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The Oyster Catcher and the Boardwalk in JBay

The Oyster Catcher and the Boardwalk in JBay

The Oyster Catcher and the Boardwalk in JBay: “And as you see, those people walked right past the Oyster Catcher’s nest!” – Brucifire

The Oyster Catcher and the Boardwalk in JBay (youtube.com)

Ignorance is Bliss

Just the fact that there is a nesting oyster catcher right there, highlights the relevance and outcome of the proposed, er, half-constructed new boardwalk. From the Caravan Park to Kitchen Windows Restaurant, this is going to hopefully change things as they are, for good.

Oyster Catchers

The African Oystercatcher, also known as the African Black Oystercatcher (Haematopus moquini), is a large and charismatic wader native to the mainland coasts and offshore islands of southern Africa. Here are some fascinating details about this remarkable bird:

  • Appearance: The African Oystercatcher boasts completely black plumage, striking red legs, and a robust, broad red bill. Both males and females look similar, but females are slightly larger with a longer beak. Juveniles have soft gray plumage and acquire the characteristic red legs and bill after fledging¹.

Population: This near-threatened species has a population of over 6,000 adults. They breed between November and April along the southern African coast.

Habitat and Distribution: African Oystercatchers are typically sedentary, rarely leaving their territories. They inhabit rocky shores and beaches, where they can feed. Their breeding range extends from Lüderitz, Namibia to Mazeppa Bay, Eastern Cape, South Africa. Occasionally, they occur as vagrants in Angola and Mozambique.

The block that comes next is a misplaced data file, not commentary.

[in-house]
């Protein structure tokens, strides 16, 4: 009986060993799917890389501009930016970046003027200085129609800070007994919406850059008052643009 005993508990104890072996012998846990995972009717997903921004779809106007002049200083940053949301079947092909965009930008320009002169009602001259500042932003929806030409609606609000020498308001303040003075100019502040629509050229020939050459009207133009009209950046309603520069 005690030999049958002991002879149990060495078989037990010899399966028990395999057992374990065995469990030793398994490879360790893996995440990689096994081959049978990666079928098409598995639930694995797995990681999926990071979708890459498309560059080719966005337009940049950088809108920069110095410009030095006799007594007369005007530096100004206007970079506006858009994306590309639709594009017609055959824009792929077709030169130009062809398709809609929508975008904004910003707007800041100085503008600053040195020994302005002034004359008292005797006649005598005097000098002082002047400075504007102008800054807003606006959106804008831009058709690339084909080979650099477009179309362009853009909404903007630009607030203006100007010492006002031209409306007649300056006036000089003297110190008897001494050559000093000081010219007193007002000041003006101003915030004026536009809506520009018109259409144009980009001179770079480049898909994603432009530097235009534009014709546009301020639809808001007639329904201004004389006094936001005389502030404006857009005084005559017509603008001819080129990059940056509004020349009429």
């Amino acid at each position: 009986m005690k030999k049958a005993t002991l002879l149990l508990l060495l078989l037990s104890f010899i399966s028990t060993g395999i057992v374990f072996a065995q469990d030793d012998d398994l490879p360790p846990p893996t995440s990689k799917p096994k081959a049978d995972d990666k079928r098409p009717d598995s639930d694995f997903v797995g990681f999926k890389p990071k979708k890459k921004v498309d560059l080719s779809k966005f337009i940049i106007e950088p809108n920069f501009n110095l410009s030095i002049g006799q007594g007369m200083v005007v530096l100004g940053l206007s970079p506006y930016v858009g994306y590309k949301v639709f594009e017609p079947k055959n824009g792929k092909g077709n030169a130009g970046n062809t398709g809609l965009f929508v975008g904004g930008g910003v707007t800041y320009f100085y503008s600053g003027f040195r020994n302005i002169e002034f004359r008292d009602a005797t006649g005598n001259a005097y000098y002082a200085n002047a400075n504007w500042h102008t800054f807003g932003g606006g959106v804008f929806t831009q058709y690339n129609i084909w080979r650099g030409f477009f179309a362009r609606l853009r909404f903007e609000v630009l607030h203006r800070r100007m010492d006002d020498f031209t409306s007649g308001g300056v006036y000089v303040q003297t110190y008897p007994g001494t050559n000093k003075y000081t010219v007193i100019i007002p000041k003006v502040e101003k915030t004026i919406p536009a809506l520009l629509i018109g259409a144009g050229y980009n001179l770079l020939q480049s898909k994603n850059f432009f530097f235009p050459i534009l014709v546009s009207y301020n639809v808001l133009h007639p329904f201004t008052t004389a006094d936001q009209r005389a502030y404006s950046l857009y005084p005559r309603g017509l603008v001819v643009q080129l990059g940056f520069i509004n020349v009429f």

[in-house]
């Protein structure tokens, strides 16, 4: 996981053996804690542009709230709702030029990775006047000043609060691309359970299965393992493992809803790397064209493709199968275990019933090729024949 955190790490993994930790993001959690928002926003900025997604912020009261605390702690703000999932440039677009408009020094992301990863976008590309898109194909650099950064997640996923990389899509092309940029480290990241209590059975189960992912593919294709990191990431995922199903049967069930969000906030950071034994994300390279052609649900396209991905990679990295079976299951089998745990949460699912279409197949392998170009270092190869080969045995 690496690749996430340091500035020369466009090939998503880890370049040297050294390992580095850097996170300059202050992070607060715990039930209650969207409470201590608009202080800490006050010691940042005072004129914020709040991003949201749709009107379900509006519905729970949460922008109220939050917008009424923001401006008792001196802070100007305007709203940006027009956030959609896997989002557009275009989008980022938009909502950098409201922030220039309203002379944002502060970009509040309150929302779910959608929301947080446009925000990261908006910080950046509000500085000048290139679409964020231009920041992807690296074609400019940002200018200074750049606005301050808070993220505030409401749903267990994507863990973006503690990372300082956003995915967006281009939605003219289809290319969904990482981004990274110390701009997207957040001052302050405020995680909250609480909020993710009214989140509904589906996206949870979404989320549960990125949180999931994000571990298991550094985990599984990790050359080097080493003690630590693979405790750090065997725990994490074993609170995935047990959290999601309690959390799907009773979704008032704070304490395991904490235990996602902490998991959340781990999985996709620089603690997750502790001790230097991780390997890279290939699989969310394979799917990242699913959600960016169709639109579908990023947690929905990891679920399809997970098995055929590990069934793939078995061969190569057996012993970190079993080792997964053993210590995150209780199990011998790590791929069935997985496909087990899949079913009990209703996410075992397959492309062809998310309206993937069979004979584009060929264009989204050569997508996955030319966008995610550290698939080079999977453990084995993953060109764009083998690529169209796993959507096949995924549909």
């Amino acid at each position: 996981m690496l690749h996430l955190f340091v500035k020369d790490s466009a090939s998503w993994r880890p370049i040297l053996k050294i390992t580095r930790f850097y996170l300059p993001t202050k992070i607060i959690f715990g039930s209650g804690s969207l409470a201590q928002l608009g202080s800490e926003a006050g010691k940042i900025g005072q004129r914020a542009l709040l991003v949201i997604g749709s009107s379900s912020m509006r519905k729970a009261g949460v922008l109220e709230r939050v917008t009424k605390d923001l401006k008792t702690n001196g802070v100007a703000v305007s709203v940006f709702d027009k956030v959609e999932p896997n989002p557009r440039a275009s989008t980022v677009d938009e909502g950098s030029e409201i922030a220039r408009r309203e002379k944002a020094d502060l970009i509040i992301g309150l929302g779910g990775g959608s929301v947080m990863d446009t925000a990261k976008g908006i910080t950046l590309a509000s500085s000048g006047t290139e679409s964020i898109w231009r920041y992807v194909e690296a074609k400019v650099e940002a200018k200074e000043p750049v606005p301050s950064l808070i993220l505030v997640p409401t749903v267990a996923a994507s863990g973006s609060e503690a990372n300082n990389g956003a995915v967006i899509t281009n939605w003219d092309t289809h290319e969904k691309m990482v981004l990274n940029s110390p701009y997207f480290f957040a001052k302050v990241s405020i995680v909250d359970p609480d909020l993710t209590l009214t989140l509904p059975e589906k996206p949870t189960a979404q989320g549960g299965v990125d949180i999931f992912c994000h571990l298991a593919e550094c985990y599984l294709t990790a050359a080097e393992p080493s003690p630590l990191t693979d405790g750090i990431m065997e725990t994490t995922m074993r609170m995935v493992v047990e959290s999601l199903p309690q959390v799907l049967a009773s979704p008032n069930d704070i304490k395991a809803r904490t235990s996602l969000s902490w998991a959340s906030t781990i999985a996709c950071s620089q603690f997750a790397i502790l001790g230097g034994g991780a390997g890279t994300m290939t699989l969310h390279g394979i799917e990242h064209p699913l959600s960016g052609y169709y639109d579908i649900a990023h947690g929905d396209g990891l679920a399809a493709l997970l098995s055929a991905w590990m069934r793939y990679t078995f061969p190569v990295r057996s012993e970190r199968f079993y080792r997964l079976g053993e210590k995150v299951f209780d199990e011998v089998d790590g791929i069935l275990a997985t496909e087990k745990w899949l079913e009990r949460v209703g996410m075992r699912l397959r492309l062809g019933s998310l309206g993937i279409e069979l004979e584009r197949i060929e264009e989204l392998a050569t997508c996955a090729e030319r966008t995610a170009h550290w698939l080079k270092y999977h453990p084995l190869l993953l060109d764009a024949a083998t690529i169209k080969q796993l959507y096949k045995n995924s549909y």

Feeding Habits: These oystercatchers predominantly feed on “molluscs” such as mussels and limpets. They are also known to consume polychaetes, insects, and potentially even fish. Their specialized bills allow them to pry open mussels and loosen limpets from rocks¹.

Breeding: African Oystercatchers nest in bare scrapes on pebbles, sand, or shingle within about 30 meters (98 feet) of the high-water mark. Their distinctive loud piping calls resemble those of Eurasian oystercatchers, although the latter only occur as vagrants in southern Africa due to their migratory nature¹.

These remarkable birds play a vital role in coastal ecosystems, and efforts to protect their habitats are crucial for their survival. Despite the challenges posed by human encroachment, conservation initiatives help safeguard the African Oystercatcher’s future¹².

Source: Conversation with Bing, 2024/02/13
(1) African oystercatcher – Wikipedia. https://en.wikipedia.org/wiki/African_oystercatcher.
(2) Facts on the African Black Oystercatcher (Haematopus moquini). https://oceanadventures.co.za/facts-on-the-african-black-oystercatcher-haematopus-moquini/.
(3) African oystercatcher – Facts, Diet, Habitat & Pictures on … – Animalia. https://animalia.bio/african-oystercatcher.
(4) African Black Oystercatcher {Haematopus moquini} – SA-Venues.com. https://www.sa-venues.com/wildlife/birds_black_oystercatcher.php.

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